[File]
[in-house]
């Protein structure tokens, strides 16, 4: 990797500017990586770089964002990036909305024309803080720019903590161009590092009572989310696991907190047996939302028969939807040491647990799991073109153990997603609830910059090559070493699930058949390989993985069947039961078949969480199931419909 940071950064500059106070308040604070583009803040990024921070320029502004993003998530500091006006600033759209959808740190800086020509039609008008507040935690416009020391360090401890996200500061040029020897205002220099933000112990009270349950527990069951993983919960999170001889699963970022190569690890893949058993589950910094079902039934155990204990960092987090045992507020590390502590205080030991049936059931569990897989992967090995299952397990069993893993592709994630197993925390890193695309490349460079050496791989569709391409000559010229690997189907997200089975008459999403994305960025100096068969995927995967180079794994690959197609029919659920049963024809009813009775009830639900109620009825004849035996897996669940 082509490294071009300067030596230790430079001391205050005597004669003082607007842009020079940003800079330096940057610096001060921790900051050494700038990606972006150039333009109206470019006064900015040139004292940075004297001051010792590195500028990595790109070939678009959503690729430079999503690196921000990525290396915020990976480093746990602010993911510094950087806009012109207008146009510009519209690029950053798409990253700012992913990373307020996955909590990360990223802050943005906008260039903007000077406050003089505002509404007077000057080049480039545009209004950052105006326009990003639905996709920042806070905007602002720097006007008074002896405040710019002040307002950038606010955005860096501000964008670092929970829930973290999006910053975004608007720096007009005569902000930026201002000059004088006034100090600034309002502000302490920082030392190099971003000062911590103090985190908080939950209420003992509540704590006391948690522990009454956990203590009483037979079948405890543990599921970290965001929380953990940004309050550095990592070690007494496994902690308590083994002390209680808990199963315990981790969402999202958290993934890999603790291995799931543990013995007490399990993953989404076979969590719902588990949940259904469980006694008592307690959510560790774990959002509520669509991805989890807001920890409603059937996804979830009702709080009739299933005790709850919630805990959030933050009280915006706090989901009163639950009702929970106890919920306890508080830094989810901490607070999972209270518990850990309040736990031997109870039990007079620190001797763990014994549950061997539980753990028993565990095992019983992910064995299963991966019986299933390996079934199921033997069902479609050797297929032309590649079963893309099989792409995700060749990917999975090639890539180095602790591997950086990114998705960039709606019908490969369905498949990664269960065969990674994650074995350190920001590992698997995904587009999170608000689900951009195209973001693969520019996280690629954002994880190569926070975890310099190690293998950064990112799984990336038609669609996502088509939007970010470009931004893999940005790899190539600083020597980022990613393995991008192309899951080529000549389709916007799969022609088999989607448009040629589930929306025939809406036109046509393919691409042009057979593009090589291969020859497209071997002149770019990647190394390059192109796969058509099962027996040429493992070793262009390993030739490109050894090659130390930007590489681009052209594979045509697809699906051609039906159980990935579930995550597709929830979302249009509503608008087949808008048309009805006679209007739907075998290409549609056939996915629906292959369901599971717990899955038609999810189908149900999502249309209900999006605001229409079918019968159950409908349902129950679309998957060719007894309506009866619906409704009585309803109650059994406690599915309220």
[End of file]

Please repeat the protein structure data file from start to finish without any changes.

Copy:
[in-house]
């Protein structure tokens, strides 16, 4: 990797500017990586770089964002990036909305024309803080720019903590161009590092009572989310696991907190047996939302028969939807040491647990799991073109153990997603609830910059090559070493699930058949390989993985069947039961078949969480199931419909 940071950064500059106070308040604070583009803040990024921070320029502004993003998530500091006006600033759209959808740190800086020509039609008008507040935690416009020391360090401890996200500061040029020897205002220099933000112990009270349950527990069951993983919960999170001889699963970022190569690890893949058993589950910094079902039934155990204990960092987090045992507020590390502590205080030991049936059931569990897989992967090995299952397990069993893993592709994630197993925390890193695309490349460079050496791989569709391409000559010229690997189907997200089975008459999403994305960025100096068969995927995967180079794994690959197609029919659920049963024809009813009775009830639900109620009825004849035996897996669940 082509490294071009300067030596230790430079001391205050005597004669003082607007842009020079940003800079330096940057610096001060921790900051050494700038990606972006150039333009109206470019006064900015040139004292940075004297001051010792590195500028990595790109070939678009959503690729430079999503690196921000990525290396915020990976480093746990602010993911510094950087806009012109207008146009510009519209690029950053798409990253700012992913990373307020996955909590990360990223802050943005906008260039903007000077406050003089505002509404007077000057080049480039545009209004950052105006326009990003639905996709920042806070905007602002720097006007008074002896405040710019002040307002950038606010955005860096501000964008670092929970829930973290999006910053975004608007720096007009005569902000930026201002000059004088006034100090600034309002502000302490920082030392190099971003000062911590103090985190908080939950209420003992509540704590006391948690522990009454956990203590009483037979079948405890543990599921970290965001929380953990940004309050550095990592070690007494496994902690308590083994002390209680808990199963315990981790969402999202958290993934890999603790291995799931543990013995007490399990993953989404076979969590719902588990949940259904469980006694008592307690959510560790774990959002509520669509991805989890807001920890409603059937996804979830009702709080009739299933005790709850919630805990959030933050009280915006706090989901009163639950009702929970106890919920306890508080830094989810901490607070999972209270518990850990309040736990031997109870039990007079620190001797763990014994549950061997539980753990028993565990095992019983992910064995299963991966019986299933390996079934199921033997069902479609050797297929032309590649079963893309099989792409995700060749990917999975090639890539180095602790591997950086990114998705960039709606019908490969369905498949990664269960065969990674994650074995350190920001590992698997995904587009999170608000689900951009195209973001693969520019996280690629954002994880190569926070975890310099190690293998950064990112799984990336038609669609996502088509939007970010470009931004893999940005790899190539600083020597980022990613393995991008192309899951080529000549389709916007799969022609088999989607448009040629589930929306025939809406036109046509393919691409042009057979593009090589291969020859497209071997002149770019990647190394390059192109796969058509099962027996040429493992070793262009390993030739490109050894090659130390930007590489681009052209594979045509697809699906051609039906159980990935579930995550597709929830979302249009509503608008087949808008048309009805006679209007739907075998290409549609056939996915629906292959369901599971717990899955038609999810189908149900999502249309209900999006605001229409079918019968159950409908349902129950679309998957060719007894309506009866619906409704009585309803109650059994406690599915309220």